High-speed rail links are nothing more than an expensive gimmick

So, when did Britain decide to turn into France? Rewind the clock to the 1970s and the 1980s, and the French decided that building high-speed rail lines between their great industrial cities was the key to their future economic success.

Using new technology and new tracks, speeds were pushed up to what, for the time, was an unheard of 200 miles an hour. The first line, between Paris and Lyon, opened in 1981 and was followed by a network of new routes fanning out around the country.

And how did that work out exactly? The TGV programme cost a vast amount of money. And yet, France’s economy is now in desperate trouble, with growth back down to zero and unemployment rising relentlessly. Whatever else they might have done, the TGV lines have not done very much to boost economic growth.

But now, extraordinarily, the British have decided to copy the French. Work is already advancing on High-Speed 2 (HS2), the new line between London and Birmingham. This is already set to cost around £50bn, and may well end up costing much more.

Now, the government is set to approve plans for HS3, a new high-speed rail link that would connect Manchester and Leeds. The cost? The early estimates are in the region of £7bn, but the true cost could be far higher.

In reality this is just show-boating by politicians. They want to be seen to be doing something for the north, and they want to have a big infrastructure project to unveil. Yet if they were serious about helping that part of the country, then there are far better ways of doing so.

Take the route from Leeds to Manchester. There is, of course, an existing train line between the two cities that works perfectly well, although the lines might well need some upgrading to improve capacity, and some new engines and carriages might help as well.

Right now it takes 55 minutes, but the high-speed link would reduce that to somewhere between 26 and 34 minutes. So the best possible time saving is 29 minutes, although getting to the station and getting on and off the train will, of course, still take the same amount of time.

There is absolutely no serious evidence that taking around 25 minutes off that trip will make any real difference to the economy.

To start with, most of the major northern cities have fairly self-contained economies, and their transport links with London are more important than their links with each other.

Next, over such short distances, the time saving offered by high-speed rail is negligible. If you are going from city centre to city centre, you’ll get the train anyway, whether it takes 55, 34, or 26 minutes, because there would be too much traffic to battle.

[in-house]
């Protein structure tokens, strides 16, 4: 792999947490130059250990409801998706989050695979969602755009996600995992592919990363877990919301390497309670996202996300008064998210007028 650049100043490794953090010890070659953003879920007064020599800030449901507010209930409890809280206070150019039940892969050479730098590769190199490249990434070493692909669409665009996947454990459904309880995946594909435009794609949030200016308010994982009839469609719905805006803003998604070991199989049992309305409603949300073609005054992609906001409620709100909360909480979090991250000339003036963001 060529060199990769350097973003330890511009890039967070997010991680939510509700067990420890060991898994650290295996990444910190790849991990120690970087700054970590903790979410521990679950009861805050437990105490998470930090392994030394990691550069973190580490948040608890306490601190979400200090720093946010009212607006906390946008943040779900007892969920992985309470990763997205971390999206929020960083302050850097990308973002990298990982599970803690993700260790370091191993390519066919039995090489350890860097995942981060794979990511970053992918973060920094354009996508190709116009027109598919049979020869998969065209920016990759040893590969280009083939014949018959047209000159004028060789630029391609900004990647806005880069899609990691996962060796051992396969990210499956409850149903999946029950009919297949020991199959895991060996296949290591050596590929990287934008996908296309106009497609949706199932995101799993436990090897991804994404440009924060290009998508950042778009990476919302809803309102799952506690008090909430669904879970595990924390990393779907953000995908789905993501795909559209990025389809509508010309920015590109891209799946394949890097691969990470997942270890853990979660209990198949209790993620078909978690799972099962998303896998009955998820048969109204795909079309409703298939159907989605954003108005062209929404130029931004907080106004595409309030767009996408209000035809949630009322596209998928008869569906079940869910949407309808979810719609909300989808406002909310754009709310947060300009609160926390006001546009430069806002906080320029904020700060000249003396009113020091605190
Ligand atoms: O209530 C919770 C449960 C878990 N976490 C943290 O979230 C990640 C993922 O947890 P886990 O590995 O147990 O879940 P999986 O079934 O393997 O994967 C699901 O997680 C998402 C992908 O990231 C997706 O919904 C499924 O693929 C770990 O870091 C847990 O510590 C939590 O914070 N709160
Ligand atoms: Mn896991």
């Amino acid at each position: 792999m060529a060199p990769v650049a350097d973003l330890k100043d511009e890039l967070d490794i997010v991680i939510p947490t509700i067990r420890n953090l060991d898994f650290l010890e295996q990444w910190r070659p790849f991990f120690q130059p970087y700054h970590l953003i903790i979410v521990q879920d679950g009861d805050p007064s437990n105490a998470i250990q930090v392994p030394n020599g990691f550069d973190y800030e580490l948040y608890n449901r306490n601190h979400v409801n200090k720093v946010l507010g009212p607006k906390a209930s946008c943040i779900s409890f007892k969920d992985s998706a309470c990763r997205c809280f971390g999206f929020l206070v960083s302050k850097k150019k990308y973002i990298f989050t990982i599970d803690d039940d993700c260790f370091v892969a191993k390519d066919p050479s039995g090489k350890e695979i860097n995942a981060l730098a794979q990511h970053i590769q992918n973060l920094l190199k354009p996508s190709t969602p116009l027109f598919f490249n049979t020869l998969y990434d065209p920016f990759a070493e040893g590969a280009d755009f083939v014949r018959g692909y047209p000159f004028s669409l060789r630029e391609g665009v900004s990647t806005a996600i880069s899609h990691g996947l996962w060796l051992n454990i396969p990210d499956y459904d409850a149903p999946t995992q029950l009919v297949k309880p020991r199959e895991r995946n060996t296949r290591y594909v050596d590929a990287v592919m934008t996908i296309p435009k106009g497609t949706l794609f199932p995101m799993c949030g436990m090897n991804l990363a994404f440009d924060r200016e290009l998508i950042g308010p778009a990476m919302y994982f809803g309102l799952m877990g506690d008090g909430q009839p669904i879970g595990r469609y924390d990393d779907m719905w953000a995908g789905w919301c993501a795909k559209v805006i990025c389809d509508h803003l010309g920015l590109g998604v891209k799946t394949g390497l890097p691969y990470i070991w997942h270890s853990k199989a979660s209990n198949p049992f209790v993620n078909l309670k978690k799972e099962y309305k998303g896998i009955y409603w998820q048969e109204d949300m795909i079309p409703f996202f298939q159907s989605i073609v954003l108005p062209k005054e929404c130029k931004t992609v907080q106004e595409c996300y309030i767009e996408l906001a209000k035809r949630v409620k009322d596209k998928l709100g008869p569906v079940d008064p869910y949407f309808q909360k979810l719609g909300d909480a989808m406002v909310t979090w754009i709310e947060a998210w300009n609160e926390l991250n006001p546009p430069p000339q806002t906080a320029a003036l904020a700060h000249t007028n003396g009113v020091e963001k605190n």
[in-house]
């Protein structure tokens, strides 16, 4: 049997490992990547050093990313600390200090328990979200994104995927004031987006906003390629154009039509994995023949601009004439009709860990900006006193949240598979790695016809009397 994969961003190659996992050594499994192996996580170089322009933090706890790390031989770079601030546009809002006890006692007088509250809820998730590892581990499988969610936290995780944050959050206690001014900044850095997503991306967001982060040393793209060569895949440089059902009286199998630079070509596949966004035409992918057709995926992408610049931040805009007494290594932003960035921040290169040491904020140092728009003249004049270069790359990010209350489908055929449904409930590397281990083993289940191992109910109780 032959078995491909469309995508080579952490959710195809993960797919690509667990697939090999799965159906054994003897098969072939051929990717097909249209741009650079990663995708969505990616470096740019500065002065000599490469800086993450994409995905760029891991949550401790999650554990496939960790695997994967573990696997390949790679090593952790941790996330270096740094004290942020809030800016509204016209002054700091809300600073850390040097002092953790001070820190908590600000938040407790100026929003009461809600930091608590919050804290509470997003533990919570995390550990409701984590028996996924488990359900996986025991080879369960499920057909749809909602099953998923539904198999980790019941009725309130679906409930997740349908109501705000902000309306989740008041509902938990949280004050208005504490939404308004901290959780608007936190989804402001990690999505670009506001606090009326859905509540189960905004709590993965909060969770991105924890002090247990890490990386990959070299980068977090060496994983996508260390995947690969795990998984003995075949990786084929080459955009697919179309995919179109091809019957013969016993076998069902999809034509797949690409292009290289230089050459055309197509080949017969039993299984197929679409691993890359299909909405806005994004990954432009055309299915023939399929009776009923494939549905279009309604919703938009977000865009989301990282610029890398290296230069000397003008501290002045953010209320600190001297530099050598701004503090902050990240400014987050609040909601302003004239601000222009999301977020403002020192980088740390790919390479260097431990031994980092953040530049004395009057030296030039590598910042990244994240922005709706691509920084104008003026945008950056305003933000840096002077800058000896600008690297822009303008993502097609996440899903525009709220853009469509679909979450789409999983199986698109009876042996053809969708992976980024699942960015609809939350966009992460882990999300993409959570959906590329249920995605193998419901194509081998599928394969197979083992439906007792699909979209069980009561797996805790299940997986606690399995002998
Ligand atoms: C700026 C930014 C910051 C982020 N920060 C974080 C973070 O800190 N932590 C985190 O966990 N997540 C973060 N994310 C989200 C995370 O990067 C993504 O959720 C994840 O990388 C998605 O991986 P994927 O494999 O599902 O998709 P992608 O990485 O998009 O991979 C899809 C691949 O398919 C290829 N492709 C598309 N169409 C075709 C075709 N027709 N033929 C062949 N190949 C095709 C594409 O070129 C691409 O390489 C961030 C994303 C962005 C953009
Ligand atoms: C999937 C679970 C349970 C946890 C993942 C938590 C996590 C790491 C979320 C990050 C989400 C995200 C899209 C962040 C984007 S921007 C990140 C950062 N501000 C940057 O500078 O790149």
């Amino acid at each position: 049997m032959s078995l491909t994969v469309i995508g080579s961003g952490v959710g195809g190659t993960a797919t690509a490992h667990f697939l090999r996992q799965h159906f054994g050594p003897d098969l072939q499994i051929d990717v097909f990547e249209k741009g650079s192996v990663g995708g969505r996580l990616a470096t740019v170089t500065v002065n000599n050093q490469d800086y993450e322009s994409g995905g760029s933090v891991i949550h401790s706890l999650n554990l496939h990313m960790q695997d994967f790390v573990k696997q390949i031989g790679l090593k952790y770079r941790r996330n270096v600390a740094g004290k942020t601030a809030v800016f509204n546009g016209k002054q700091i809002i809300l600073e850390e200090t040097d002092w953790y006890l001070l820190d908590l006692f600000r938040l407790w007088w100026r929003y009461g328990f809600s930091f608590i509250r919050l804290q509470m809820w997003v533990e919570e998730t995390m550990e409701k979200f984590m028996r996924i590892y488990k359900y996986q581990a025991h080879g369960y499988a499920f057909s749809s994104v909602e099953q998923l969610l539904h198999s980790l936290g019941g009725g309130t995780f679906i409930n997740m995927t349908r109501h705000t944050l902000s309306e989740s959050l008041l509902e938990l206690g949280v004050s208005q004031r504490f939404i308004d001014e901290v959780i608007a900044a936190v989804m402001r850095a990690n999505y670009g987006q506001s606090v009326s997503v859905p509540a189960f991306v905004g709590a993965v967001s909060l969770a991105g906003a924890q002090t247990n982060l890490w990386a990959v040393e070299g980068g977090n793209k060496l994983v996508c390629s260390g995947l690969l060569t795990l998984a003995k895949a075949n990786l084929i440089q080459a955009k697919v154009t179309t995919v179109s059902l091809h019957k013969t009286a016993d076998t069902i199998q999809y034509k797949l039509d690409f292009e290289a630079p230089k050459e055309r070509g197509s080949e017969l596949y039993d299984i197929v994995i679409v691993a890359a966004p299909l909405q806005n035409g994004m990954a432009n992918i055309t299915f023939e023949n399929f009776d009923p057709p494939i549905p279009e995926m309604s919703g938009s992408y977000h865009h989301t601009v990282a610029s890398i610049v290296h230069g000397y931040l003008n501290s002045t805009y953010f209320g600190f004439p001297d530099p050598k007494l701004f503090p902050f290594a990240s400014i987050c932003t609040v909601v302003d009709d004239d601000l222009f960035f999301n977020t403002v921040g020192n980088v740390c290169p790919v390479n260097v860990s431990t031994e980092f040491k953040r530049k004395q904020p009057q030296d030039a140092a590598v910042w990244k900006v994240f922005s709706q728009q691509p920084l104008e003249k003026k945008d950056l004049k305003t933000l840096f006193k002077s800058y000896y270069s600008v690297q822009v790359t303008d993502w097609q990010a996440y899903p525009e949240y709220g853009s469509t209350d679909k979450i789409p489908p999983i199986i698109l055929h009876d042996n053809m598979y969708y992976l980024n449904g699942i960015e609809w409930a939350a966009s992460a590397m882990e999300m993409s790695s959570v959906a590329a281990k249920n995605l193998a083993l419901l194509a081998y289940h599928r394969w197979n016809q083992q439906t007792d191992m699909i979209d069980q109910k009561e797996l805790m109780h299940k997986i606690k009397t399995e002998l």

But if you were going from suburb to suburb or industrial park to industrial park, you’d still take the car even after the link is built, because it would still be more convenient.

Finally, and most importantly, it is not worth the cost. Take that £7bn figure. In reality, it might turn out to be two or three times that, but £10bn seems a reasonable estimate. If the government has that money spare, then there are far better things it could do with it.

No one would deny that the north needs some help. It has not been growing as fast as London and the southeast or, indeed, as the more prosperous parts of Scotland.

Because the public sector plays a larger role in its economy, the north has suffered from austerity – such as it is – more than other parts of the country. It has not seen the upsurge of tech start-ups or global investment that have powered London’s boom over the last few years.

A better solution to our woes

But a high-speed train line is hardly the answer. If the government genuinely wanted to help the region, it would be far better off creating low-tax enterprise zones across some of the major northern cities.

Plenty of the new tech companies struggling to find office space in Shoreditch might be tempted to move to Leeds or Liverpool if they were exempted from corporation tax and national insurance payments for five years. Alternatively, business rates could be slashed across the region.

The idea that quick transport between cities, and massive infrastructure projects, are the way to promote growth is at least three decades out of date. They make more sense in France, Germany or Spain, where major commercial centres are a long way apart, and high-speed lines can slice an hour or two from journey times.

Yet, even in France, where the distances are far greater than in Britain, the TGV is struggling to pay its way. Traffic, measured by passenger kilometres, peaked three years ago, and is now in decline. Most lines are operating at a loss, and those that make a profit don’t make a commercial return on the cost of building them.

No one expects a high-speed line to make money – it would be a miracle if it did. But it will also do nothing to boost growth – and will stop the government from using its resources on programmes that might actually work. It is a clever gimmick – but nothing else.

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